To prevent this risk, always sanitize the HTML content before inserting it to eliminate “impurities” or malicious code. You can use a library like DOMPurify and apply the sanitize function:

1import DOMPurify from 'dompurify';
3return (
4<p dangerouslySetInnerHTML={{__html: DOMPurify.sanitize(data)}}></p>);

It’s crucial to note that, like any other library, DOMPurify is prone to the occasional security vulnerability. Fortunately, the Snyk vulnerability database quickly incorporated this vulnerability data and provided a solution. So, regardless of a library’s stable history, we should still practice our due diligence by using a tool like Snyk to periodically scan for any known vulnerabilities.

And that’s just one of the security concerns developers should consider. In this video, Liran Tal discusses how React developers can make mistakes, leading to other vulnerabilities that hackers can exploit.


In this article, we discussed some best practices for developing React applications with TypeScript, outlined potential security risks, and prescribed solutions.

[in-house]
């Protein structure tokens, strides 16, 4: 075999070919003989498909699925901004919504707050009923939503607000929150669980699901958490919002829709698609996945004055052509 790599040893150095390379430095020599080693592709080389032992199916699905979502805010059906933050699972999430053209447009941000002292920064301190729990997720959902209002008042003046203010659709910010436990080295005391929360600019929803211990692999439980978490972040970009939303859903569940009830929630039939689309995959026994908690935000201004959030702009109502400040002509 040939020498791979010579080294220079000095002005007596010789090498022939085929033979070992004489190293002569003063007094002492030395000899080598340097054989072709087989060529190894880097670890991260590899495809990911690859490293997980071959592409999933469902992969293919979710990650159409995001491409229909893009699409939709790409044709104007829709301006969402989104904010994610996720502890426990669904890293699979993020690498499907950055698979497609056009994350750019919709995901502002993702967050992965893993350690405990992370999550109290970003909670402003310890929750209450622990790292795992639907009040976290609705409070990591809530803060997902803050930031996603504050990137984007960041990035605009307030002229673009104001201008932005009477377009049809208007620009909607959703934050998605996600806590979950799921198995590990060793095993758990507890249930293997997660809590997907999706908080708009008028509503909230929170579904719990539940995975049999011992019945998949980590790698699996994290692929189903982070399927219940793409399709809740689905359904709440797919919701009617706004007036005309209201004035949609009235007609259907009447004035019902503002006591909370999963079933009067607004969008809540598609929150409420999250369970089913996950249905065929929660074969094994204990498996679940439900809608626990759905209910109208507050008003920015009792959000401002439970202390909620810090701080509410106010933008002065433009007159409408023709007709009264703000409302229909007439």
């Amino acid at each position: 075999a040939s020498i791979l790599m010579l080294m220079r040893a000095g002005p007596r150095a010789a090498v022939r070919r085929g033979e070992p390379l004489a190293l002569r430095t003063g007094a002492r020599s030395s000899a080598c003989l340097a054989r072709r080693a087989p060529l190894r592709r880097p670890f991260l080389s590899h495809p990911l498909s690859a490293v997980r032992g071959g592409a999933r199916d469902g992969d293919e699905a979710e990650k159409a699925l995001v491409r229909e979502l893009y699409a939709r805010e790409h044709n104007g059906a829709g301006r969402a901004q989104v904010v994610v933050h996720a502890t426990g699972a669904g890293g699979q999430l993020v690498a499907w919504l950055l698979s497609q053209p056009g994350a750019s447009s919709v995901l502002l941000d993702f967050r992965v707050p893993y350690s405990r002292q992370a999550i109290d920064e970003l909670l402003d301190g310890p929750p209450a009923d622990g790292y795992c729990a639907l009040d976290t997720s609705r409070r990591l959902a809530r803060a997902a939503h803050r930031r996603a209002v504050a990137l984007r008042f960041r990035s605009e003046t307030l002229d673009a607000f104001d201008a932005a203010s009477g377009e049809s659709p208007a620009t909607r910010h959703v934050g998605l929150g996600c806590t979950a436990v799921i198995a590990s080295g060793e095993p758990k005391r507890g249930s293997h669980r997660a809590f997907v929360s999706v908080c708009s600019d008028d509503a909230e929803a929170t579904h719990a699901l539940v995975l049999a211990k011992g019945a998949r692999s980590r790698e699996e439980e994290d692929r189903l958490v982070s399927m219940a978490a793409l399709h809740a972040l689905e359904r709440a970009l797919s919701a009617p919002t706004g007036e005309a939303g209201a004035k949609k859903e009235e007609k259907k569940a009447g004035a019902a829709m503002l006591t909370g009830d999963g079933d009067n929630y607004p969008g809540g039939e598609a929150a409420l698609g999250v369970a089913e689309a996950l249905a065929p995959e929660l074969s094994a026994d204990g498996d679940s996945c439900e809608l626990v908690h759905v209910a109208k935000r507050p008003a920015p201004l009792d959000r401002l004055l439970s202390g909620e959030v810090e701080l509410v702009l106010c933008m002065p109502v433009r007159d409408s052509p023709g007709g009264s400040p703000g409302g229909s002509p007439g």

• Strict mode allows you to enforce type constraints and catch type mismatch mistakes early in development. Using void in callbacks prevents developers from using a return value from callbacks that don’t return a value.

  • Command injection attacks are a serious security threat. Avoid building dynamic code with suspicious user input and use the execFile function instead of exec.

  • HTML injections are another serious security threat. When using dangerouslySetInnerHTML, always sanitize the inserted markup to prevent attackers from successfully tampering with user input and injecting malicious code.

  • Finally, opaque types provide meaningful domains and help you more easily validate types and avoid duplicates.

It’s easy to use TypeScript and React to build fast, secure applications, especially using frameworks like Create React App and previous knowledge of JavaScript.